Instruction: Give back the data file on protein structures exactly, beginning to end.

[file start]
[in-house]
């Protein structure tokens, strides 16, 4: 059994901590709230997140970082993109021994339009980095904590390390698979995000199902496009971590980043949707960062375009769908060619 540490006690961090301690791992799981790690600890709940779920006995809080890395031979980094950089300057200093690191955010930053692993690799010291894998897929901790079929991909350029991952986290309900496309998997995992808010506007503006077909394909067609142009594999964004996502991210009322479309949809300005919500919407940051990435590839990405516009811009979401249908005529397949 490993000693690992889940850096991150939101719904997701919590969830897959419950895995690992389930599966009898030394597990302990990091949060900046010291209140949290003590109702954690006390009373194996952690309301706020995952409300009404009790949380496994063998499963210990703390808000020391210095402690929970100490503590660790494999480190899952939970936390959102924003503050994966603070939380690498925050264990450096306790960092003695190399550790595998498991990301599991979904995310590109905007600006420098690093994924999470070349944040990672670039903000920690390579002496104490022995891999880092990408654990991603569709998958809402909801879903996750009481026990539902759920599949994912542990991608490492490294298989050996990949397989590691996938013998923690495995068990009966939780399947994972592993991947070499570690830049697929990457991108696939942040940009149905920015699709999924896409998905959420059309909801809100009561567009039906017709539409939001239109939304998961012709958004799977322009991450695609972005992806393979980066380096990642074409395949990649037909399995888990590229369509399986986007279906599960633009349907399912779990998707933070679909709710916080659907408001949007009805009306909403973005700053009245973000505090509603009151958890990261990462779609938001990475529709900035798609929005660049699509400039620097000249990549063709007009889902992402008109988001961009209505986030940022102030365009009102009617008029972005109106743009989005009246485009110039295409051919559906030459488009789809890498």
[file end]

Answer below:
[in-house]
């Protein structure tokens, strides 16, 4: 059994901590709230997140970082993109021994339009980095904590390390698979995000199902496009971590980043949707960062375009769908060619 540490006690961090301690791992799981790690600890709940779920006995809080890395031979980094950089300057200093690191955010930053692993690799010291894998897929901790079929991909350029991952986290309900496309998997995992808010506007503006077909394909067609142009594999964004996502991210009322479309949809300005919500919407940051990435590839990405516009811009979401249908005529397949 490993000693690992889940850096991150939101719904997701919590969830897959419950895995690992389930599966009898030394597990302990990091949060900046010291209140949290003590109702954690006390009373194996952690309301706020995952409300009404009790949380496994063998499963210990703390808000020391210095402690929970100490503590660790494999480190899952939970936390959102924003503050994966603070939380690498925050264990450096306790960092003695190399550790595998498991990301599991979904995310590109905007600006420098690093994924999470070349944040990672670039903000920690390579002496104490022995891999880092990408654990991603569709998958809402909801879903996750009481026990539902759920599949994912542990991608490492490294298989050996990949397989590691996938013998923690495995068990009966939780399947994972592993991947070499570690830049697929990457991108696939942040940009149905920015699709999924896409998905959420059309909801809100009561567009039906017709539409939001239109939304998961012709958004799977322009991450695609972005992806393979980066380096990642074409395949990649037909399995888990590229369509399986986007279906599960633009349907399912779990998707933070679909709710916080659907408001949007009805009306909403973005700053009245973000505090509603009151958890990261990462779609938001990475529709900035798609929005660049699509400039620097000249990549063709007009889902992402008109988001961009209505986030940022102030365009009102009617008029972005109106743009989005009246485009110039295409051919559906030459488009789809890498």